I don’t think we mentioned that, subsequent to all the news coverage about the possible poisoning of Alexander, Adrienne Mayor’s ‘working paper’ on the subject became available at the Princeton/Stanford Working Papers in Classics site:

Here’s the abstract:

Plutarch, Arrian, Diodorus, Justin, and other ancient historians report that rumors of
poisoning arose after the death of Alexander in Babylon in 323 BC. Alexander’s close
friends suspected a legendary poison gathered from the River Styx in Arcadia, so
corrosive that only the hoof of a horse could contain it. It’s impossible to know the real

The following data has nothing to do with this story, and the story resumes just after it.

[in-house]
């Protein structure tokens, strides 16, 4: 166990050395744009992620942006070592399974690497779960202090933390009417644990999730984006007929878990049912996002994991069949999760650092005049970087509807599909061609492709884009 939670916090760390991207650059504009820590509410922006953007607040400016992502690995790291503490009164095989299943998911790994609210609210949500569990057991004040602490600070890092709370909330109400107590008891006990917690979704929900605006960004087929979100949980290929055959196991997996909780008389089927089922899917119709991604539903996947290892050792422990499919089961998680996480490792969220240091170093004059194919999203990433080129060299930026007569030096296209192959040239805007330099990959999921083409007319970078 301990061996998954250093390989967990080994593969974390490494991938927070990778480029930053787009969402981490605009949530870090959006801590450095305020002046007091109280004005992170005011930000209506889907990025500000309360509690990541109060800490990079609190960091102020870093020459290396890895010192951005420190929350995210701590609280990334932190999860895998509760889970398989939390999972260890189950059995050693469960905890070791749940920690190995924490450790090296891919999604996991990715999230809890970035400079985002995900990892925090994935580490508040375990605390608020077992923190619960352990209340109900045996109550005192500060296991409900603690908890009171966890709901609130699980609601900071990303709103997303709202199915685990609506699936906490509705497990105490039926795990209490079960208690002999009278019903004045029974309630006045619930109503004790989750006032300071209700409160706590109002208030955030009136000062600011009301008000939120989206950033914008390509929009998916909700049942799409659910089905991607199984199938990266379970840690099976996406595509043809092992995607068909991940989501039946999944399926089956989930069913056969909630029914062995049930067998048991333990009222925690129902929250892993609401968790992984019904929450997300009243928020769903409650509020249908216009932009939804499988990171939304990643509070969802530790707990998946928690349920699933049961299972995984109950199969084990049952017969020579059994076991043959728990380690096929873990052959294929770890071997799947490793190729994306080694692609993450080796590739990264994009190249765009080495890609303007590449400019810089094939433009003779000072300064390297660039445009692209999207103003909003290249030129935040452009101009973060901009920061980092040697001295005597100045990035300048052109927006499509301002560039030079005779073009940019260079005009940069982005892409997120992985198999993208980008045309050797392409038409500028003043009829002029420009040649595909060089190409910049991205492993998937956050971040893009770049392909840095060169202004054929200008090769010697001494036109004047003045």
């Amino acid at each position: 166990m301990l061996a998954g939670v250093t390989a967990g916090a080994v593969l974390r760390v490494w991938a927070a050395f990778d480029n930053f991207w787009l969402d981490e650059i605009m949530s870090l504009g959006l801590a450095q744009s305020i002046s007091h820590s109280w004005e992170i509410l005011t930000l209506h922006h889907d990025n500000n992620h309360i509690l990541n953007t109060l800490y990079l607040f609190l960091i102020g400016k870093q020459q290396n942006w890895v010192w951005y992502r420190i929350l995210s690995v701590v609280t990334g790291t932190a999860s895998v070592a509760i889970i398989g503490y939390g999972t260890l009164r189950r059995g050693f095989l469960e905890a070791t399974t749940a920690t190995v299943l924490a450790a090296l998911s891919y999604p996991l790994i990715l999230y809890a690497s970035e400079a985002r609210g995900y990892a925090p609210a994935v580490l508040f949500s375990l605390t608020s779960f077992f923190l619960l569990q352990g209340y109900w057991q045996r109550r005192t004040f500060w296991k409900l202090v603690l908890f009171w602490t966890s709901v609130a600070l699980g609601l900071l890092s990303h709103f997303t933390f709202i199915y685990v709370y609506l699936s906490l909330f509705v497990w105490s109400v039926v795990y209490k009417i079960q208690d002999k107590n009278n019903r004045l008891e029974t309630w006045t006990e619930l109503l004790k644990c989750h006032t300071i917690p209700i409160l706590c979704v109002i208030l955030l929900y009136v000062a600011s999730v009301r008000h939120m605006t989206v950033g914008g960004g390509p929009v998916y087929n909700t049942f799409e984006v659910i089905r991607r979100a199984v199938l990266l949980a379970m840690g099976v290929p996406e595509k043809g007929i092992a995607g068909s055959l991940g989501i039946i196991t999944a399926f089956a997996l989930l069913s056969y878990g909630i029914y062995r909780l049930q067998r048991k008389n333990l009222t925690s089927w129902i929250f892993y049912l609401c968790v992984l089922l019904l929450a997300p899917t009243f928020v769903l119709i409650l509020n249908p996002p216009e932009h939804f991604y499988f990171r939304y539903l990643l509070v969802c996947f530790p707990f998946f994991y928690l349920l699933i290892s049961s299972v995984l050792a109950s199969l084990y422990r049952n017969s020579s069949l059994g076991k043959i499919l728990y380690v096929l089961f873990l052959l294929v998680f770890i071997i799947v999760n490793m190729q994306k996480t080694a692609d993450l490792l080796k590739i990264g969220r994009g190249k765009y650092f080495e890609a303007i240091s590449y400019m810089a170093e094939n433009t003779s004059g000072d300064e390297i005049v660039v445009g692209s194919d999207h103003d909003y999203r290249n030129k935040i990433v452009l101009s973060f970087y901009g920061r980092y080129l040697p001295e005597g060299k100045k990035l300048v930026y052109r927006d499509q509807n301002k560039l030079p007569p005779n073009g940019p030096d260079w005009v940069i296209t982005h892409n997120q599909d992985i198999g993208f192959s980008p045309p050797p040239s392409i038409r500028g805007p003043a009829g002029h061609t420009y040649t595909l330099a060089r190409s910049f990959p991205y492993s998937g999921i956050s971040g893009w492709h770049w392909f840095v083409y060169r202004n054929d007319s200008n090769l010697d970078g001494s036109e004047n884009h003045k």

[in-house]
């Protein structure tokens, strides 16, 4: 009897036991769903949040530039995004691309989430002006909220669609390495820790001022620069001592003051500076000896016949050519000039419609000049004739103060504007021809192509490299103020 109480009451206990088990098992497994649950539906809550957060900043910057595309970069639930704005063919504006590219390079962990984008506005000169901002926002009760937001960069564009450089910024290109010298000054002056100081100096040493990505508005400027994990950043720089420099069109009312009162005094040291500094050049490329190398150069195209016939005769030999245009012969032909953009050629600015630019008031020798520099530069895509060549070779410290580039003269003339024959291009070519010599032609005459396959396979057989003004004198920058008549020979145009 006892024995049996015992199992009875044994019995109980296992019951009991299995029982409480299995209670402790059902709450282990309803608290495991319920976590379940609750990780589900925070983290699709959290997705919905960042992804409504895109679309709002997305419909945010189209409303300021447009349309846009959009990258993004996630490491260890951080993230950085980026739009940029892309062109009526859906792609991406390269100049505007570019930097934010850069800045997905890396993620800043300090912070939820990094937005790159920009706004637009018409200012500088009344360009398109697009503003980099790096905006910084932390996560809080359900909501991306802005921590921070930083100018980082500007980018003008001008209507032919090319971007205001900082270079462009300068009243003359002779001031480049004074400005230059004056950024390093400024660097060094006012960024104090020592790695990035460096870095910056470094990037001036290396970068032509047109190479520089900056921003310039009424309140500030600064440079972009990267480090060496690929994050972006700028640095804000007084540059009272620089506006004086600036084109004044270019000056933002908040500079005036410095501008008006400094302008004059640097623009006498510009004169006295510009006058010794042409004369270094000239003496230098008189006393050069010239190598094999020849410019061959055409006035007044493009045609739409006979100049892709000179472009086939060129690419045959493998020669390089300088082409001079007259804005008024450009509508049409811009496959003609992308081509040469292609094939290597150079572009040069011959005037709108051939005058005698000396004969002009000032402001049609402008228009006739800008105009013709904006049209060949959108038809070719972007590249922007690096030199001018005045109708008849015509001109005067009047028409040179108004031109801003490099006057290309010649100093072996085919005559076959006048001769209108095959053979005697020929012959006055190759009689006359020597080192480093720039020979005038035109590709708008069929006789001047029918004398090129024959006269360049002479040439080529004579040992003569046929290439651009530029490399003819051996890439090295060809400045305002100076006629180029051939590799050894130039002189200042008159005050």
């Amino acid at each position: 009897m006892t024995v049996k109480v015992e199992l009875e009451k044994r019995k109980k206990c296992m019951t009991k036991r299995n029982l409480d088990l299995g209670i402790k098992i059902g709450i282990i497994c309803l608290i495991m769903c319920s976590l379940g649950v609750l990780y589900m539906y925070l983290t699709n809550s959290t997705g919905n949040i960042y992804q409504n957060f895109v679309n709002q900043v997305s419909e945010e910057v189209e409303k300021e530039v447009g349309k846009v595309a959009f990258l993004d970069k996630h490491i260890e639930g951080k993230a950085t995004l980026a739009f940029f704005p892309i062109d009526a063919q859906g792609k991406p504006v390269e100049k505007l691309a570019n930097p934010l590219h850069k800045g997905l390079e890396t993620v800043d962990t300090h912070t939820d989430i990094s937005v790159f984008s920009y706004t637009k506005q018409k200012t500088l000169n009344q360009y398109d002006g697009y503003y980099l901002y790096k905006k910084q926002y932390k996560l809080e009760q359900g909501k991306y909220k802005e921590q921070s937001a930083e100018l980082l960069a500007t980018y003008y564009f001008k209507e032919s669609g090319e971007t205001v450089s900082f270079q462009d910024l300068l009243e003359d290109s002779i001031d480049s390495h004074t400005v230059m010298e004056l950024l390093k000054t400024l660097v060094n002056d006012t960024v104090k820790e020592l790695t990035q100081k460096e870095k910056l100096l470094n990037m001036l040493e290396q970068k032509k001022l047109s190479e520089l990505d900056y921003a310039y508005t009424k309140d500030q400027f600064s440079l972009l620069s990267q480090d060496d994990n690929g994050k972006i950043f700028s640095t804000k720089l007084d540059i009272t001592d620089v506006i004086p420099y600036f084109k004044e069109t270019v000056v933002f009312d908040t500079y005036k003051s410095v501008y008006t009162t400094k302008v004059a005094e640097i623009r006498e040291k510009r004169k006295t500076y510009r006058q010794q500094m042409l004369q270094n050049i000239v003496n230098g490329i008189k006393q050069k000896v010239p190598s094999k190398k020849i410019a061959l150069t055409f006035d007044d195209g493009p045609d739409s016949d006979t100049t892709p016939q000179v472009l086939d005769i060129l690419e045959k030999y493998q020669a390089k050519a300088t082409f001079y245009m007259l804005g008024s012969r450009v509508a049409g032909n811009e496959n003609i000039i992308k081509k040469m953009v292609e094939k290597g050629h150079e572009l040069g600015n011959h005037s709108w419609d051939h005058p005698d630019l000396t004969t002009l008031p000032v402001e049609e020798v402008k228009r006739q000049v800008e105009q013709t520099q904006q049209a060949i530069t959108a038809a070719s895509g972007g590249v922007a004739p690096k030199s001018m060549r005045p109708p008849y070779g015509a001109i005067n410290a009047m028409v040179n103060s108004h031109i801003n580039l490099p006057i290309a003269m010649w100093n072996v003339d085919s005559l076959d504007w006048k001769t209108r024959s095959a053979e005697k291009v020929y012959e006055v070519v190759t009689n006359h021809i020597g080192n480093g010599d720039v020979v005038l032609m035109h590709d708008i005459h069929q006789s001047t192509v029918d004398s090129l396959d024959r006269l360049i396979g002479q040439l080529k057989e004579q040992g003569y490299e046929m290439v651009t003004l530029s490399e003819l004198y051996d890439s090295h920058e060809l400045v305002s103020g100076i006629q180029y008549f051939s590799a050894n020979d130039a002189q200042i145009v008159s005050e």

cause of Alexander’s death, but a recent toxicological discovery may help explain why
some ancient observers believed that Alexander was murdered with Styx poison. We
propose that the river harbored a killer bacterium that can occur on limestone rock
deposits. This paper elaborates on our Poster presentation, Toxicological History Room,
XII International Congress of Toxicology, Barcelona, 19-23 July 2010, and Society of
Toxicology Annual Meeting, Washington DC, March 2011.

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